Strikers Occupy Concordia Administration Building

Students Denounce Austerity, Admin Salaries and “Corporate Interests” at Concordia

Protesters blockaded the Guy-Metro Building at Concordia University on Wednesday, where President Alan Shepard’s office is located. Photo Alex Bailey

Protesters blockaded Concordia’s Guy-Metro Building and occupied the eighth floor where President Alan Shepard’s office is located earlier this afternoon.

Concordia’s Health Services office and the Financial Aid and Awards Office, both located on the second floor, were closed as a response to the demo, according to university spokesperson Chris Mota.

She added that some employees felt “uncomfortable” with people blocking entrances. “In high traffic areas where there are a lot of students, it was deemed wiser to close,” she said.

Approximately 30 protesters had a “sit-in” outside of Shepard’s office, where they hung banners, played music and held a special general assembly to discuss whether to stay or leave to join an UQAM demonstration. They voted to leave and reorganize downstairs.

According to a press release, the purpose of the demonstration was to protest austerity measures, denounce the high salaries of the universities administration and the “corporate interests” of its Board of Governors, and show solidarity with the UQAM students who were expelled.

“We want to make it clear that closing health services was not our intention today,” said a designated speaker from the group. “Our intention today was to talk to Alan Shepard about speaking out with what is happening.”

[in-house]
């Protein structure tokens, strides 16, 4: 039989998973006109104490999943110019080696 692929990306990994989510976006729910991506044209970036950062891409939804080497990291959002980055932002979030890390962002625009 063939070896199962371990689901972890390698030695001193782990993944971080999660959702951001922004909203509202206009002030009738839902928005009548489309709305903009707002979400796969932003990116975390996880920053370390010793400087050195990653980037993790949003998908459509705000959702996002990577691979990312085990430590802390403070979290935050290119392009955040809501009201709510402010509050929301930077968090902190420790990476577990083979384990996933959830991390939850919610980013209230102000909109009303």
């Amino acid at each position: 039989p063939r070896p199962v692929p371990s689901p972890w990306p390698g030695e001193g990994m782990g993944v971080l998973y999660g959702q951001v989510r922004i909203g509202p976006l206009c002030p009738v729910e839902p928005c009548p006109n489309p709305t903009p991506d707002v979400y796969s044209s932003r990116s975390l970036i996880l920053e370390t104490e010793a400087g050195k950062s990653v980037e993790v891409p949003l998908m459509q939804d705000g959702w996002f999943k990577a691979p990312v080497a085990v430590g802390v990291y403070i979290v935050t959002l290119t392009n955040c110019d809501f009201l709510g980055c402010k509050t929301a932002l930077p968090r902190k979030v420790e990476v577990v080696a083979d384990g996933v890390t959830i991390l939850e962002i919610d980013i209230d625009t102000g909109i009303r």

Members from the Students of Philosophy Association, Liberal Arts students, graduate programs and the Women’s Studies Student Association, who are currently on strike, were present at the impromptu meeting.

Andrew Woodall, the Dean of Students, watched over proceedings and talked to the demonstrators. One security guard was seen on the eighth floor, while another monitored the blockade downstairs.

An advanced request to meet with Shepard was not placed, according to Mota. She said that by the time the president received word that students wanted to have a dialogue, they had already left the premises.

“If the students want to speak with Dr. Shepard, they should make a request,” she said. “That’s the only way I get to see him.”

Service de Police de la Ville de Montréal officers entered the Engineering and Visual Arts Building later in the day. Concordia admin told them the occupation had ended, and they left shortly after, according to Mota.